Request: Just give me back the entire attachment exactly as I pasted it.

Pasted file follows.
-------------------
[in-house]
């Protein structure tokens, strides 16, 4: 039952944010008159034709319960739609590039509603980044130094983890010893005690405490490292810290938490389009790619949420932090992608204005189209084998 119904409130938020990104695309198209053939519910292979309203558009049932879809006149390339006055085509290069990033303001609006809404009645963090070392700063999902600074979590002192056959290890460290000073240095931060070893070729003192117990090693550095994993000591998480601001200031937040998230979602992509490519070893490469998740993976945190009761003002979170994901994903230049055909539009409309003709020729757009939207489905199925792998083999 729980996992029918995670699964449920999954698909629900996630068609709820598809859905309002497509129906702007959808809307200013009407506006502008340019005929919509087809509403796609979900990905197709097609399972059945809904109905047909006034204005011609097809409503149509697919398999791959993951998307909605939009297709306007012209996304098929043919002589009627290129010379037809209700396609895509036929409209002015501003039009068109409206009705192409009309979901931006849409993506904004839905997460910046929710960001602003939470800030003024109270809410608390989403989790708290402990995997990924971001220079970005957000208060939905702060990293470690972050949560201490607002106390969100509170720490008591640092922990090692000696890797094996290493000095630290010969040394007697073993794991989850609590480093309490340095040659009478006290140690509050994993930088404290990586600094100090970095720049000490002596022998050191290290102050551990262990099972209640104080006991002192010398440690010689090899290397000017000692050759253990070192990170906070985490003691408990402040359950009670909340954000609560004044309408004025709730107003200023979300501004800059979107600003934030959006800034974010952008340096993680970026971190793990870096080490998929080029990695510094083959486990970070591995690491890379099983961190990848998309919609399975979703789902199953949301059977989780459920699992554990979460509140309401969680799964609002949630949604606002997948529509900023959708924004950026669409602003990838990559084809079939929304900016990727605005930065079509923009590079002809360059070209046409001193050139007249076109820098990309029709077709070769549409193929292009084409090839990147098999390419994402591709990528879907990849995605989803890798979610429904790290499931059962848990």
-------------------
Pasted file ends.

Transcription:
[in-house]
């Protein structure tokens, strides 16, 4: 039952944010008159034709319960739609590039509603980044130094983890010893005690405490490292810290938490389009790619949420932090992608204005189209084998 119904409130938020990104695309198209053939519910292979309203558009049932879809006149390339006055085509290069990033303001609006809404009645963090070392700063999902600074979590002192056959290890460290000073240095931060070893070729003192117990090693550095994993000591998480601001200031937040998230979602992509490519070893490469998740993976945190009761003002979170994901994903230049055909539009409309003709020729757009939207489905199925792998083999 729980996992029918995670699964449920999954698909629900996630068609709820598809859905309002497509129906702007959808809307200013009407506006502008340019005929919509087809509403796609979900990905197709097609399972059945809904109905047909006034204005011609097809409503149509697919398999791959993951998307909605939009297709306007012209996304098929043919002589009627290129010379037809209700396609895509036929409209002015501003039009068109409206009705192409009309979901931006849409993506904004839905997460910046929710960001602003939470800030003024109270809410608390989403989790708290402990995997990924971001220079970005957000208060939905702060990293470690972050949560201490607002106390969100509170720490008591640092922990090692000696890797094996290493000095630290010969040394007697073993794991989850609590480093309490340095040659009478006290140690509050994993930088404290990586600094100090970095720049000490002596022998050191290290102050551990262990099972209640104080006991002192010398440690010689090899290397000017000692050759253990070192990170906070985490003691408990402040359950009670909340954000609560004044309408004025709730107003200023979300501004800059979107600003934030959006800034974010952008340096993680970026971190793990870096080490998929080029990695510094083959486990970070591995690491890379099983961190990848998309919609399975979703789902199953949301059977989780459920699992554990979460509140309401969680799964609002949630949604606002997948529509900023959708924004950026669409602003990838990559084809079939929304900016990727605005930065079509923009590079002809360059070209046409001193050139007249076109820098990309029709077709070769549409193929292009084409090839990147098999390419994402591709990528879907990849995605989803890798979610429904790290499931059962848990």